Four's a Crowd (1938)

85 or 91 mins | Romantic comedy | 3 September 1938

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HISTORY

The film's working title was All Rights Reserved. MPH notes that this was the first film that Russell made for Warner Bros. Errol Flynn, Olivia de Havilland and Patric Knowles had acted together previously in the 1937 film The Adventures of Robin Hood. According to MPH's "In the Cutting Room," William Dieterle was originally signed to direct and Spec O'Donnell, Al Herman and Charles Judels were signed for roles in the film. ...

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The film's working title was All Rights Reserved. MPH notes that this was the first film that Russell made for Warner Bros. Errol Flynn, Olivia de Havilland and Patric Knowles had acted together previously in the 1937 film The Adventures of Robin Hood. According to MPH's "In the Cutting Room," William Dieterle was originally signed to direct and Spec O'Donnell, Al Herman and Charles Judels were signed for roles in the film.

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SOURCE CITATIONS
SOURCE
DATE
PAGE
Daily Variety
13 Jul 1938
p. 3
Film Daily
12 Aug 1938
p. 6
Hollywood Reporter
21 Mar 1938
pp. 18-19
Hollywood Reporter
13 Jul 1938
p. 3
Hollywood Reporter
20 Jul 1938
p. 1
Motion Picture Daily
18 Jul 1938
p. 4
Motion Picture Herald
19 Mar 1938
p. 39
Motion Picture Herald
16 Jul 1938
p. 58, 61
New York Times
12 Aug 1938
p. 11
Variety
17 Aug 1938
p. 22
DETAILS
Alternate Title:
All Rights Reserved
Release Date:
3 September 1938
Premiere Information:
New York premiere: 4 Aug 1938
Production Date:
early Feb--late Mar 1938
Copyright Info
Claimant
Date
Copyright Number
Warner Bros. Pictures, Inc.
25 May 1938
LP8260
Physical Properties:
Sound
Black and White
Duration(in mins):
85 or 91
Length(in reels):
10
Country:
United States
PCA No:
4151
SYNOPSIS

Learning that owner Patterson "Pat" Buckley is planning to close down the newspaper where she works, reporter Jean Christy suggests that he rehire former managing editor, Robert Kensington Lansford, who now has a public relations business. Pat refuses, so Jean approaches Bob on her own. Bob is reluctant until he learns that Pat is engaged to Lorri Dillingwell, the granddaughter of millionaire John P. Dillingwell, a man Bob wants as a client. The next morning, Bob offers to rescue the paper if Pat will give him complete control in running it. He also tells Pat that Jean is in love with him, and Pat is secretly pleased. When Bob, whose motto is "if you can't give them someone to love, give them someone to hate," suggests they could increase the paper's circulation by naming Dillingwell an enemy of the people, however, Pat objects because he wants to protect Lorri. Pat is overruled when Bob reminds him of their agreement. Lorri and Pat quarrel over the paper's attack on her grandfather and she breaks up with him. Later, Bob sneaks into Dillingwell's estate, hoping to convince him that he needs to improve his now sullied image. Dillingwell does not care about his image, but Bob challenges him to a toy train race which he wins by greasing the tracks used by Dillingwell's trains. Impressed by the trick, Dillingwell agrees to hire Bob as his publicist, after which Bob convinces Dillingwell to give money to charity as a public relations ploy. Pat now believes that Jean is in love with him, while Lorri thinks she is in love with Bob, and Bob and ...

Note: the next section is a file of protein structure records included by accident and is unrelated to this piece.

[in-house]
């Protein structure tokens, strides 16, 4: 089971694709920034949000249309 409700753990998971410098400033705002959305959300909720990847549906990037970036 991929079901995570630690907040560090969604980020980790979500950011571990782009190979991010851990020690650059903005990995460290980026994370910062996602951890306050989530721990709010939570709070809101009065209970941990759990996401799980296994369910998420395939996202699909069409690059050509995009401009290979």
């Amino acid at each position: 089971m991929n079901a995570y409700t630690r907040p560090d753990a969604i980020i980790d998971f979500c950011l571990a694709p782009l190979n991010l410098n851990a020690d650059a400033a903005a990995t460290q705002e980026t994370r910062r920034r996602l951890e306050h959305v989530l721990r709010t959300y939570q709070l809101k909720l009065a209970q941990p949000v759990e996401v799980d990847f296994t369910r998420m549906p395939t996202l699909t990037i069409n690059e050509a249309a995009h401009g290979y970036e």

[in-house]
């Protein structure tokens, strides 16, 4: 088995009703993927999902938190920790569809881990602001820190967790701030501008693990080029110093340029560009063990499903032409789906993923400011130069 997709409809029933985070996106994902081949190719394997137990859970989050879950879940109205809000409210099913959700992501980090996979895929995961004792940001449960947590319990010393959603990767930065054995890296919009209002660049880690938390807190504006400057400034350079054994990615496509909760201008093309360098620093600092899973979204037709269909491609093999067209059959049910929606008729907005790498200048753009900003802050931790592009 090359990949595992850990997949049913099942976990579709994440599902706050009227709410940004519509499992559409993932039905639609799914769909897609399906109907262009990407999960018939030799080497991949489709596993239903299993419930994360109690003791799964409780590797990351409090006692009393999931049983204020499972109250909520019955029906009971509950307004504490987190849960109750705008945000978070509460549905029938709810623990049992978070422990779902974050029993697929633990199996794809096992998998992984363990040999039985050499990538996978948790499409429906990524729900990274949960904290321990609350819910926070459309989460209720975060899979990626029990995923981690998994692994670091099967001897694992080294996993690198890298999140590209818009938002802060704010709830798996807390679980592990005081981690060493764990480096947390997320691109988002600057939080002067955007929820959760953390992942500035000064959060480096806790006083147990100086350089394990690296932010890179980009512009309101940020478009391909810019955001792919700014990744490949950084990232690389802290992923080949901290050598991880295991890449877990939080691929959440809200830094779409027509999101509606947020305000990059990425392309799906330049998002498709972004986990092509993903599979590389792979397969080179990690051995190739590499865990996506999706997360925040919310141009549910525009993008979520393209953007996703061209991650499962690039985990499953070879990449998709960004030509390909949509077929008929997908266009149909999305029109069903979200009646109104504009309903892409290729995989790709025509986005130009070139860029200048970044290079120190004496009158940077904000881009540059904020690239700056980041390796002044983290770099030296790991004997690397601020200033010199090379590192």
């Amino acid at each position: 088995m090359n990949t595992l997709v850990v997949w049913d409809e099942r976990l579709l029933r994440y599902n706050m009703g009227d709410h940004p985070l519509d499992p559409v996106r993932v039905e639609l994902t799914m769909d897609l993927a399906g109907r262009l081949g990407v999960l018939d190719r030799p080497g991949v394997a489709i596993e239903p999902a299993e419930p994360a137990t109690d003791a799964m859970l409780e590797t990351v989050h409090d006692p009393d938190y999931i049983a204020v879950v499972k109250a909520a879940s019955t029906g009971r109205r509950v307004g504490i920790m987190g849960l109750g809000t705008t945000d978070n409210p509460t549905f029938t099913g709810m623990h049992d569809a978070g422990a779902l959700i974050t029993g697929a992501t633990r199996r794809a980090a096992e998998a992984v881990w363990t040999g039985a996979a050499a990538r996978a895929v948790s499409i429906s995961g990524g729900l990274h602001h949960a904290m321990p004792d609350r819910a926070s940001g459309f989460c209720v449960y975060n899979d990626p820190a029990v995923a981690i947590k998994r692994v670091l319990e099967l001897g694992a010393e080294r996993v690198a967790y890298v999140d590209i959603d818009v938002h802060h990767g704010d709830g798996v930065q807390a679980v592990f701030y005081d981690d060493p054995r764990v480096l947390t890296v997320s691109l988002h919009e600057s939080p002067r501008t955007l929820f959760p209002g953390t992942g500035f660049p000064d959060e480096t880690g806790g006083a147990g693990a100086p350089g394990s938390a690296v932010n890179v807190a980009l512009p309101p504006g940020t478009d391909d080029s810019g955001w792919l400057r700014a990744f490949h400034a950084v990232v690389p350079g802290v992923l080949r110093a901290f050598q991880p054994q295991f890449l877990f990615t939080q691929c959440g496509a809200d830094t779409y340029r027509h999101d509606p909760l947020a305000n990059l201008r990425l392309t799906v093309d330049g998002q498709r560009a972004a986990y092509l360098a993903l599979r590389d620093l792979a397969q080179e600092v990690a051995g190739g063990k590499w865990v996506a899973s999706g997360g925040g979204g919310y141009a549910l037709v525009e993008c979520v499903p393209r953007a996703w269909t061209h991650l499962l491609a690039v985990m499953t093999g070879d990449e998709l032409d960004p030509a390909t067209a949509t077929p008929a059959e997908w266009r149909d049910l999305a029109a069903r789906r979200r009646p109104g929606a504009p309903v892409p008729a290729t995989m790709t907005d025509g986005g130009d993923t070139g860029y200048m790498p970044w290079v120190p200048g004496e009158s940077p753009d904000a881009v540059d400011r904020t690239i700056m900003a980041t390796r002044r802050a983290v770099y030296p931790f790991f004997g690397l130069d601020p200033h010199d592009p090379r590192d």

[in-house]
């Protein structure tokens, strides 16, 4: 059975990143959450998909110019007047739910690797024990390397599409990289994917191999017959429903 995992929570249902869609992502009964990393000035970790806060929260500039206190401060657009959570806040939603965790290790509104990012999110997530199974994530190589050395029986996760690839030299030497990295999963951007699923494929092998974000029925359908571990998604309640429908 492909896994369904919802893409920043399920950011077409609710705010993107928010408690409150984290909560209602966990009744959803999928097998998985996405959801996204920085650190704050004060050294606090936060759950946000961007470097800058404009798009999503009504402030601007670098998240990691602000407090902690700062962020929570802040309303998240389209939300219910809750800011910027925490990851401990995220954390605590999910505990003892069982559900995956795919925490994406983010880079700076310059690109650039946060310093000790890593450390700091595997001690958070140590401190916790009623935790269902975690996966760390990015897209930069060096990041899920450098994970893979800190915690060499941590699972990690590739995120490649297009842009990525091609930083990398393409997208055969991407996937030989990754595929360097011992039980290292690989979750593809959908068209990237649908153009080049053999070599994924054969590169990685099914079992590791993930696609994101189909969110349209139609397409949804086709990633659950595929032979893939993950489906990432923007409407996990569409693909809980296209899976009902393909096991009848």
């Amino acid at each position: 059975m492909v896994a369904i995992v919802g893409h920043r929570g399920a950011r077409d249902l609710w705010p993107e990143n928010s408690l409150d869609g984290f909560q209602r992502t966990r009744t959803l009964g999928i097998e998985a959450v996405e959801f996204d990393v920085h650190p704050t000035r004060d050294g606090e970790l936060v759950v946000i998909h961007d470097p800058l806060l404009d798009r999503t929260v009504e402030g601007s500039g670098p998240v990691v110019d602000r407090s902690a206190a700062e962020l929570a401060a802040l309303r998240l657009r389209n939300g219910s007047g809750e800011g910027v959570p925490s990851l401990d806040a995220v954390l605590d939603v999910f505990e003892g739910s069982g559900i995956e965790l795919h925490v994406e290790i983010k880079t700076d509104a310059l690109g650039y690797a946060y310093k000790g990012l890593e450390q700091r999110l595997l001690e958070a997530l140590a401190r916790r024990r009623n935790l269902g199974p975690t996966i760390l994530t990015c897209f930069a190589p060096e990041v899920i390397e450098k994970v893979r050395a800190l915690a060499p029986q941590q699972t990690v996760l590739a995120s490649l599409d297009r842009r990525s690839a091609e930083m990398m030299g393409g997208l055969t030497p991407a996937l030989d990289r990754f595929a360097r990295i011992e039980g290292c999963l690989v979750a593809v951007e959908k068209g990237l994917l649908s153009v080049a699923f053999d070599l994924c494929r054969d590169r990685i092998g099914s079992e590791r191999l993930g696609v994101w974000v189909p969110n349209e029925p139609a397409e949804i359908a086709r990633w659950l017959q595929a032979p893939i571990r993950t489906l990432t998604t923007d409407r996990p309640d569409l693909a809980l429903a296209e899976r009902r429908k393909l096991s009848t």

More Less

Learning that owner Patterson "Pat" Buckley is planning to close down the newspaper where she works, reporter Jean Christy suggests that he rehire former managing editor, Robert Kensington Lansford, who now has a public relations business. Pat refuses, so Jean approaches Bob on her own. Bob is reluctant until he learns that Pat is engaged to Lorri Dillingwell, the granddaughter of millionaire John P. Dillingwell, a man Bob wants as a client. The next morning, Bob offers to rescue the paper if Pat will give him complete control in running it. He also tells Pat that Jean is in love with him, and Pat is secretly pleased. When Bob, whose motto is "if you can't give them someone to love, give them someone to hate," suggests they could increase the paper's circulation by naming Dillingwell an enemy of the people, however, Pat objects because he wants to protect Lorri. Pat is overruled when Bob reminds him of their agreement. Lorri and Pat quarrel over the paper's attack on her grandfather and she breaks up with him. Later, Bob sneaks into Dillingwell's estate, hoping to convince him that he needs to improve his now sullied image. Dillingwell does not care about his image, but Bob challenges him to a toy train race which he wins by greasing the tracks used by Dillingwell's trains. Impressed by the trick, Dillingwell agrees to hire Bob as his publicist, after which Bob convinces Dillingwell to give money to charity as a public relations ploy. Pat now believes that Jean is in love with him, while Lorri thinks she is in love with Bob, and Bob and Jean are in love with each other. Meanwhile, Bob asks Dillingwell to use an assumed name and buy the land owned by the newspaper. When Jean discovers the ruse, Bob asks her not to print the truth. He explains that his public relations campaigns are designed to force wealthy men to donate to good causes. Feeling that Bob has lied to her, Jean agrees to elope with Pat. Bob and Lorri follow them and at the last minute, Jean marries Bob while Lorri marries Pat.

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Legend
Viewed by AFI
Partially Viewed
Offscreen Credit
Name Occurs Before Title
AFI Life Achievement Award

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